Colin Kaeprnick is back in the news. Celebrities, athletes, and fans are lining up to scrimmage over whether the unsigned quarterback deserves a spot on an NFL roster. He’s better than Jay Cutler argues Spike Lee. He’s just okay and not worth the distraction, says Buffalo Bills running back LaSean McCoy. Michael Vick, who redefined the term “quarterback controversy,” observes Kaepernick “didn’t have the best two years.”
Of course, Kaepernick’s marginal talent and stats aren’t the big reasons for most people’s interest. Rather, it’s the Rorschach reaction to his stand–to use the right word in an awkward context—on the US National Anthem. When Kaepernick refused to stand for the Anthem, probably the majority were curiously indifferent, others were somewhere between troubled and offended, and others respected Kaeprnick’s expressed intent to protest racial injustice in America.
Whatever Kaepernick’s NFL prospects, the gesture he introduced is spreading to other players and teams. There is talk of fan boycotts and counter-boycotts supporting Kaeprnick or opposing the widening protest. This correspondent is not among the strongly offended, but shares the view that the players’ bent stance reflects immaturity and a lack of perspective.
Let me support that criticism by digressing to tell a story about a high school civics competition I helped judge as a Colorado lawmaker several years ago. For part of their project, students from an affluent Denver suburb shared a modified, updated version of the Pledge of Allegiance:
“I pledge allegiance to the flag—because the Supreme Court doesn’t enforce the First Amendment—of the United States of America, and to the Republic for which it stands—an imperial power that swept the native inhabitants off their land—one nation under God—because the Supreme Court still doesn’t enforce the First Amendment, indivisible, with liberty and justice for all white, male, heterosexual, upper middleclass property owners.”
The reader finished. The students and I eyed each other, as my mind raced for a way to express a different perspective without being a stiff, Republican scold. Lightning came to me.
“I can feel your aspirations and good will. You see injustices around you and you want to fix them. You see wrongs and you want to right them. I hope you’ll be able to do that. But before you decide your society deserves your condemnation, would you consider a couple things?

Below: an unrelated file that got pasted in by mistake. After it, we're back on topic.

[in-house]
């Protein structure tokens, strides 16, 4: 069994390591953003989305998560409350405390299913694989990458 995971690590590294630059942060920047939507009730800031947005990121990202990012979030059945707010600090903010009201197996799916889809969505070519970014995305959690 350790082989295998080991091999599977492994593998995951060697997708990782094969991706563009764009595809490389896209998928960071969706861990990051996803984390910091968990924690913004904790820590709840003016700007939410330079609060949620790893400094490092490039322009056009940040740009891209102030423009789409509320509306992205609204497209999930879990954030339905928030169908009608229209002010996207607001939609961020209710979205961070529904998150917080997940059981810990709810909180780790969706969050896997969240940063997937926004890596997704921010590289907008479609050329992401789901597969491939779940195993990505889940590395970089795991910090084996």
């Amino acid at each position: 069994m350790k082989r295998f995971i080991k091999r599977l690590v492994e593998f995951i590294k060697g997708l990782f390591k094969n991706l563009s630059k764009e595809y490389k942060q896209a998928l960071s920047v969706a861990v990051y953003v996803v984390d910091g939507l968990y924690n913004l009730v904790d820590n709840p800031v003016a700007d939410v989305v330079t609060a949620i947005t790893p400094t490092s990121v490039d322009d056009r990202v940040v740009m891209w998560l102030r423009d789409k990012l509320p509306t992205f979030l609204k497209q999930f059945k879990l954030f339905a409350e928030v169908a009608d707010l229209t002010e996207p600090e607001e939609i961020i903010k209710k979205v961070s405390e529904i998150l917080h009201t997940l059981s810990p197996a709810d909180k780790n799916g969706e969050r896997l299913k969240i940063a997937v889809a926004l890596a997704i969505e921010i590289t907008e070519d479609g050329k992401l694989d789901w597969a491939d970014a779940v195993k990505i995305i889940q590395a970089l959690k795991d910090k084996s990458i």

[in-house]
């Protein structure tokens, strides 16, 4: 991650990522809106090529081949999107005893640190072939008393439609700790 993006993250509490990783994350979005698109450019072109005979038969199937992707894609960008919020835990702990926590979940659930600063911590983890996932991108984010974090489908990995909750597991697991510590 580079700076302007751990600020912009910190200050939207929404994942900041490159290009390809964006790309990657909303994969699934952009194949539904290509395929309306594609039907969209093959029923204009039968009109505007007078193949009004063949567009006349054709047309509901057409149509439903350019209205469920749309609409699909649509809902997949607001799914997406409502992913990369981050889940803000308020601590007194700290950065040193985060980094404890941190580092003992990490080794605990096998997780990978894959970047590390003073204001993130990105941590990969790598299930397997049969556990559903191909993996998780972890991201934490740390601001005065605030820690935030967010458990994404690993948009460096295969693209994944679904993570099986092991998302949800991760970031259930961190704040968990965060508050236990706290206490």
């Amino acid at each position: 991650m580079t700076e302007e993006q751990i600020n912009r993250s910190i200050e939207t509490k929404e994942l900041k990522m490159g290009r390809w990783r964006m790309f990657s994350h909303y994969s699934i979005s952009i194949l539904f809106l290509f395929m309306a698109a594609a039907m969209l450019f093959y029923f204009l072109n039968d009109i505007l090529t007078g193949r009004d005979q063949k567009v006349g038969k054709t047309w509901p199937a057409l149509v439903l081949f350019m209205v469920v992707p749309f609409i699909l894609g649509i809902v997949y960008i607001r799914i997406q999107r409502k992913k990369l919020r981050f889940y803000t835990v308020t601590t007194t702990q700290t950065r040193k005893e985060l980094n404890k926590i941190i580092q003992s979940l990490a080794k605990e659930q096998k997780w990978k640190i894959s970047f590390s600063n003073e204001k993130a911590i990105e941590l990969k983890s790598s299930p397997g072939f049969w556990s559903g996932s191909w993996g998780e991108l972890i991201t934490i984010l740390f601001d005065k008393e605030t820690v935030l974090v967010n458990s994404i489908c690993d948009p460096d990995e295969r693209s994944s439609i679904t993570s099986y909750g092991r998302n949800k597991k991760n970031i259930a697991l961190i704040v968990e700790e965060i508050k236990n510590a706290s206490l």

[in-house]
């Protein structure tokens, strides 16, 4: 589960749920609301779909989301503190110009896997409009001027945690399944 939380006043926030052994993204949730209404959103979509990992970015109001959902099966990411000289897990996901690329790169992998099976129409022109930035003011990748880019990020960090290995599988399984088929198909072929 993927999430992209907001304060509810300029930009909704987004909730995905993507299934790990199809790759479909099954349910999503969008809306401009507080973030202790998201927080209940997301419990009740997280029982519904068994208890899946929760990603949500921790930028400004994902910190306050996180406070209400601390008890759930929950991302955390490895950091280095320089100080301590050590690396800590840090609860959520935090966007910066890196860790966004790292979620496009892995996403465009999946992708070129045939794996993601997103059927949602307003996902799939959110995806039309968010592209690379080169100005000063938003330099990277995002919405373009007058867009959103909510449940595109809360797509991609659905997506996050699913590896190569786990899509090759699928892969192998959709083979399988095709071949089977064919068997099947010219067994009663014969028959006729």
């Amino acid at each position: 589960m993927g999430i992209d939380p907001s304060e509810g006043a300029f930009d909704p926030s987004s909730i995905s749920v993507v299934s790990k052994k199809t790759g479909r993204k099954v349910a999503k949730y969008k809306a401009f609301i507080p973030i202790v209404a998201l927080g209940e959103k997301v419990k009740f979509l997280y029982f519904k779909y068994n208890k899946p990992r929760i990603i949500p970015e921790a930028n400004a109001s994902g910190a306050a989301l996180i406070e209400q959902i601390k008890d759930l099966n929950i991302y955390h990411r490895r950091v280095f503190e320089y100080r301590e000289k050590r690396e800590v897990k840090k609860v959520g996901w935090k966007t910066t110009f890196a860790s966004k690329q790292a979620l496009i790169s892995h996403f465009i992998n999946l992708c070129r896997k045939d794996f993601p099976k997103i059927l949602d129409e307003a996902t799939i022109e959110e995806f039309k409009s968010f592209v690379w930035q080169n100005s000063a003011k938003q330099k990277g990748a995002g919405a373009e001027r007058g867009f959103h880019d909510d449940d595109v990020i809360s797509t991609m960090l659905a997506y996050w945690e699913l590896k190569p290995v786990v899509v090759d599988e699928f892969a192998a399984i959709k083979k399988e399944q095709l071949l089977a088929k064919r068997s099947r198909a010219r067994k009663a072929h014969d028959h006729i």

“Consider that the United States, with its free enterprise, for-profit system, produces more food, more clothing, more shelter, and a higher standard of living for more people than any other system, anywhere, anytime on earth. Consider in our country, poor people suffer the problems of obesity far more than of hunger. Cell phones, air conditioning, and cable TV are ubiquitous.
“Maybe material stuff and prosperity isn’t your thing. Maybe you’re more concerned about social justice. Yes, America has slavery, Jim Crow, and discrimination in its history. But consider that America and England led the global fight against slavery. Consider that this nation fought a Civil War, adopted three Constitutional Amendments, passed the Civil Rights Act of 1964, the Voting Rights Act of 1965, and established Equal Opportunity Offices in state and federal governments across the land, all to spot and prosecute unlawful discrimination.
“Consider that as a woman, a minority, or a dissenter from the dominant culture, here in the United States, more than anywhere else on earth, you have more chance to pick the life you want, to start a business, or find your crowd…to do what the Indian immigrant Dinesh D’Souza calls ‘writing the script of your own life.’
“I hope you’ll accomplish what you want. Solve those problems; right those wrongs. But please consider that maybe your nation, the society your parents, grandparents, and great great grandparents gave you, deserves not your condemnation but your gratitude. Maybe you can try to make things better here while appreciating what you’ve been given.”
There are a lot of reasons those privileged kids thought their birthplace was mostly a raw deal for the less privileged. But they have the excuse of lack of experience and opportunity to see further and know that it’s probably the best deal on earth.
A college graduate with a multi-million dollar sports contract and unimaginable privilege has less cover. But, feeling more or less warmth toward America isn’t even the point. Kaepernick can believe America has a lot to fix while still respecting the civil norms and observances that unite a community. The Anthem and Pledge speak of America’s aspirations. They don’t endorse its abuses.
There’s no reason Kaepernick couldn’t work for change without spitting on social moments of affirmation. No one would bat an eye if Kaepernick went on the speaking circuit to deliver blistering indictments of social injustice. The problem as I see it is, his chosen path rejected the social part. He was apart. He was more enlightened than the fools and sellouts who stand for the flag. His gesture meant this society deserves his contempt, not his appreciation.
Mr. Kaeprnick earned the disapproval of millions and the arms length wariness of team owners who are in business to make money, not to subsidize divisive distractions. And perhaps most importantly for his own aspirations, he hasn’t shown all that much to general managers or talent scouts.